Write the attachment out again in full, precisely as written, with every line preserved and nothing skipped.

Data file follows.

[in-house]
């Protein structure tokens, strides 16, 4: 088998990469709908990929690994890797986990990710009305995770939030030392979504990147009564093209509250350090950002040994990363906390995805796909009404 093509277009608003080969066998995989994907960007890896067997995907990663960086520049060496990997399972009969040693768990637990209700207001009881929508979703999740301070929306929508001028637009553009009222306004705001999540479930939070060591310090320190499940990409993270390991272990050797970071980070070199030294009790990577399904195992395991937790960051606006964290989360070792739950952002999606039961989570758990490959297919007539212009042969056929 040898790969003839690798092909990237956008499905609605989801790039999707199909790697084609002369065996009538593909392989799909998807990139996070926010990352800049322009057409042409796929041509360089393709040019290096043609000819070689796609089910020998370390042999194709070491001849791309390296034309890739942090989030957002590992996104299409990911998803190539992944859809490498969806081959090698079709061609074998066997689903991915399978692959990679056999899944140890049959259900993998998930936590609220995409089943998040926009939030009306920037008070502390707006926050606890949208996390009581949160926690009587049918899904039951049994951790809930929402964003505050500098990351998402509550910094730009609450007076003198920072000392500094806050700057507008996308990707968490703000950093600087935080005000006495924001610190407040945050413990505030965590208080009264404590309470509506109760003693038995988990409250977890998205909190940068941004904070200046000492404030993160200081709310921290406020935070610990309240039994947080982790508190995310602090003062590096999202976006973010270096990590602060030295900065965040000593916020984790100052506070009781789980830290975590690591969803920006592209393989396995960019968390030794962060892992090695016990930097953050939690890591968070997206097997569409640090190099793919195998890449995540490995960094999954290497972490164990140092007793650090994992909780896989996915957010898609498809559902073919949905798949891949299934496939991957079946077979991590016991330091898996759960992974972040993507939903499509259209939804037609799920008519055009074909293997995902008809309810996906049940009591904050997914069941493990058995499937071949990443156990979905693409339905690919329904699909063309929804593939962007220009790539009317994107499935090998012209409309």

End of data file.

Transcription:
[in-house]
């Protein structure tokens, strides 16, 4: 088998990469709908990929690994890797986990990710009305995770939030030392979504990147009564093209509250350090950002040994990363906390995805796909009404 093509277009608003080969066998995989994907960007890896067997995907990663960086520049060496990997399972009969040693768990637990209700207001009881929508979703999740301070929306929508001028637009553009009222306004705001999540479930939070060591310090320190499940990409993270390991272990050797970071980070070199030294009790990577399904195992395991937790960051606006964290989360070792739950952002999606039961989570758990490959297919007539212009042969056929 040898790969003839690798092909990237956008499905609605989801790039999707199909790697084609002369065996009538593909392989799909998807990139996070926010990352800049322009057409042409796929041509360089393709040019290096043609000819070689796609089910020998370390042999194709070491001849791309390296034309890739942090989030957002590992996104299409990911998803190539992944859809490498969806081959090698079709061609074998066997689903991915399978692959990679056999899944140890049959259900993998998930936590609220995409089943998040926009939030009306920037008070502390707006926050606890949208996390009581949160926690009587049918899904039951049994951790809930929402964003505050500098990351998402509550910094730009609450007076003198920072000392500094806050700057507008996308990707968490703000950093600087935080005000006495924001610190407040945050413990505030965590208080009264404590309470509506109760003693038995988990409250977890998205909190940068941004904070200046000492404030993160200081709310921290406020935070610990309240039994947080982790508190995310602090003062590096999202976006973010270096990590602060030295900065965040000593916020984790100052506070009781789980830290975590690591969803920006592209393989396995960019968390030794962060892992090695016990930097953050939690890591968070997206097997569409640090190099793919195998890449995540490995960094999954290497972490164990140092007793650090994992909780896989996915957010898609498809559902073919949905798949891949299934496939991957079946077979991590016991330091898996759960992974972040993507939903499509259209939804037609799920008519055009074909293997995902008809309810996906049940009591904050997914069941493990058995499937071949990443156990979905693409339905690919329904699909063309929804593939962007220009790539009317994107499935090998012209409309």